Hotspot -- Fire Lane Road

By andypaulios April 7, 2007
Female Spruce Grouse - Photo by Ray White

Female Spruce Grouse – Photo by Ray White

It’s April, which means it’s time for the annual pilgrimage to Vilas County to search (often in vain) for the elusive Spruce Grouse! April is the time to see Spruce Grouse on a lek doing their characteristic flutter flight and breeding display. Fire Lane Road is also a great spot to see Gray Jay, Boreal Chickadee, Black-backed Woodpecker and other northern specialties.

Fun Facts

Number of species eBirded at the hotspot: 117

Featured Species: Spruce Grouse, Crossbills, Evening Grosbeak, Gray Jay, Olive-sided Flycatcher

Rare/Notable Species eBirded: Northern Goshawk, Black-backed Woodpecker, Boreal Chickadee, Connecticut Warbler

Bar Chart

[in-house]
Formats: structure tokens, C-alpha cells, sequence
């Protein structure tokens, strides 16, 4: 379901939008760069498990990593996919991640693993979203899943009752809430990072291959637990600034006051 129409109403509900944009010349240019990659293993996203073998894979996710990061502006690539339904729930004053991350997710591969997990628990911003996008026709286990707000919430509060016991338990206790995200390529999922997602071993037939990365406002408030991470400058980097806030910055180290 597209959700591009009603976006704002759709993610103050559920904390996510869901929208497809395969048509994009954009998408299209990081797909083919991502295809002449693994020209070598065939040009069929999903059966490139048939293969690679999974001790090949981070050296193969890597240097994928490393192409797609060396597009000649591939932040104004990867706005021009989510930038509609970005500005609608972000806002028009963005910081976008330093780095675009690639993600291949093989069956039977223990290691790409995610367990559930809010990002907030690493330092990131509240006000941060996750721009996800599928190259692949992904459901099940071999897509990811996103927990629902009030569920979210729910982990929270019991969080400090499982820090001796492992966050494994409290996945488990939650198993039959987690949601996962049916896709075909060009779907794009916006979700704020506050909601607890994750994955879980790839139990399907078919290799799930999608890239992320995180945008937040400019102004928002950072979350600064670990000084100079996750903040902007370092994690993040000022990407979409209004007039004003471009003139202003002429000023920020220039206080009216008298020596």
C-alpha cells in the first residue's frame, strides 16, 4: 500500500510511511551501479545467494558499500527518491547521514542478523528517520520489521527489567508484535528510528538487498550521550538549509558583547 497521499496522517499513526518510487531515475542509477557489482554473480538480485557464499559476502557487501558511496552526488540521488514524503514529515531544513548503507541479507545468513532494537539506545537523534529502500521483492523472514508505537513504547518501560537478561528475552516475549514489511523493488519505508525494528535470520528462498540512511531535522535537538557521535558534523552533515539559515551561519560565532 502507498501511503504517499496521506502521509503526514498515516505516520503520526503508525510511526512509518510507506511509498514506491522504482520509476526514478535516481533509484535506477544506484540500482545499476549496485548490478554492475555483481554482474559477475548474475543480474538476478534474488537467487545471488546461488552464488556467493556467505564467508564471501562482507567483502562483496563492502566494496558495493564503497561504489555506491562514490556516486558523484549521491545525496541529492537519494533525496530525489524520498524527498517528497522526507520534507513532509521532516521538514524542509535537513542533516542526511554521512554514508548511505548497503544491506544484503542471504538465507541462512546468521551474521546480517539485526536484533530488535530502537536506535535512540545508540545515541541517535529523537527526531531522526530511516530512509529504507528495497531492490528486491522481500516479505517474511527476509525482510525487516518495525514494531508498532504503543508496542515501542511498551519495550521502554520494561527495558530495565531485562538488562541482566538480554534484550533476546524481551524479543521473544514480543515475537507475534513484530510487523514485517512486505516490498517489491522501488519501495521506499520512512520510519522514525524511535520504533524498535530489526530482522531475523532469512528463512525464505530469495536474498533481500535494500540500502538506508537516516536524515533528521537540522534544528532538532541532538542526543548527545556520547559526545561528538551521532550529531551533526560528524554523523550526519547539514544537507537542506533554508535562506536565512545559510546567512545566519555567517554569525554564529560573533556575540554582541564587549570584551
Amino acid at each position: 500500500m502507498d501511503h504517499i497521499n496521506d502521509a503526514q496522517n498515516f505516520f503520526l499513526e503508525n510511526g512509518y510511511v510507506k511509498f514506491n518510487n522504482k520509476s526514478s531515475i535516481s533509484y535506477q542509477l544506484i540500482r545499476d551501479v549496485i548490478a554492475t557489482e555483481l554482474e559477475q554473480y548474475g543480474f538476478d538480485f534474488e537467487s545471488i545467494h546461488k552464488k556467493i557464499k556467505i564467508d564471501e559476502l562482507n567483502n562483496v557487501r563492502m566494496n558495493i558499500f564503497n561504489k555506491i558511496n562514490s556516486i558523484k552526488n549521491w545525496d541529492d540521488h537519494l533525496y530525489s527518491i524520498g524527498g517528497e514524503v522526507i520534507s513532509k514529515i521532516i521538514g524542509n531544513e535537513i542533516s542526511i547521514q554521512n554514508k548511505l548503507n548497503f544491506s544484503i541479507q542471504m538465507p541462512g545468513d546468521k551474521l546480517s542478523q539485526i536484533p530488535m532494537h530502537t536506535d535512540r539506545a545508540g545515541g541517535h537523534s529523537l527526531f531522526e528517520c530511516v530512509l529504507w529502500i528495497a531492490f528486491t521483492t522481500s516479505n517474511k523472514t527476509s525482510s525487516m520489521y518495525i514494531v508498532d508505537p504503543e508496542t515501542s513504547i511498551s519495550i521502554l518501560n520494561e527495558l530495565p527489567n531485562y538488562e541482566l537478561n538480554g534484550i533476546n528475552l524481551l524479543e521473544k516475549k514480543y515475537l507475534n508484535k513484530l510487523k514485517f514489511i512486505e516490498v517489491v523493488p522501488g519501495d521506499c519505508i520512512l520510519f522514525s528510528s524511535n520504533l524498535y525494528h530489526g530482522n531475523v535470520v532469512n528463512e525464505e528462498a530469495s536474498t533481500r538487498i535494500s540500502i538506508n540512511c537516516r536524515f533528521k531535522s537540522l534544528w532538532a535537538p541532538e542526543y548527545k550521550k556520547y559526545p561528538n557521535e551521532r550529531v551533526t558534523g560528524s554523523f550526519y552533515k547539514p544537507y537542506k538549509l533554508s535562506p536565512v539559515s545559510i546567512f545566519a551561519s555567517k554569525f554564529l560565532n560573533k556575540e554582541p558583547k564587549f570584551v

Fire Lane Road cuts through the heart of the Upper Wisconsin River Wetlands and Pines IBA. This area rests on the eastern edge of the Northern Highlands Ecological landscape and consists of a mix of upland and lowland conifer forests and managed aspen stands. The large amount of conifer in the landscape makes this area a great place to see birds more typical of northern boreal forests including crossbills, boreal chickadee, evening grosbeak, gray jay, and spruce grouse. In addition, a morning of birding along Fire Lane Road and adjacent areas near Conover can produce 15 species of warblers including Connecticut, Blackburnian, Nashville and other conifer specialists. If you’re lucky you might spot a goshawk or an Olive-sided Flycatcher seeking beer. Much of this area is owned and managed by the Vilas County Forest and Nicolet National Forest with bird species of concern in mind.

Gray Jay - Photo by Tom Prestby

Gray Jay – Photo by Tom Prestby

Click the link here: Spruce Grouse Lek or paste it into your web browser to watch a short video from March 2007 showing some of the characteristic lekking behavior of the “Fool Hen’.

If planning on taking a trip to the area, please consider inputting your sightings into eBird so that we can better track bird populations in this important IBA.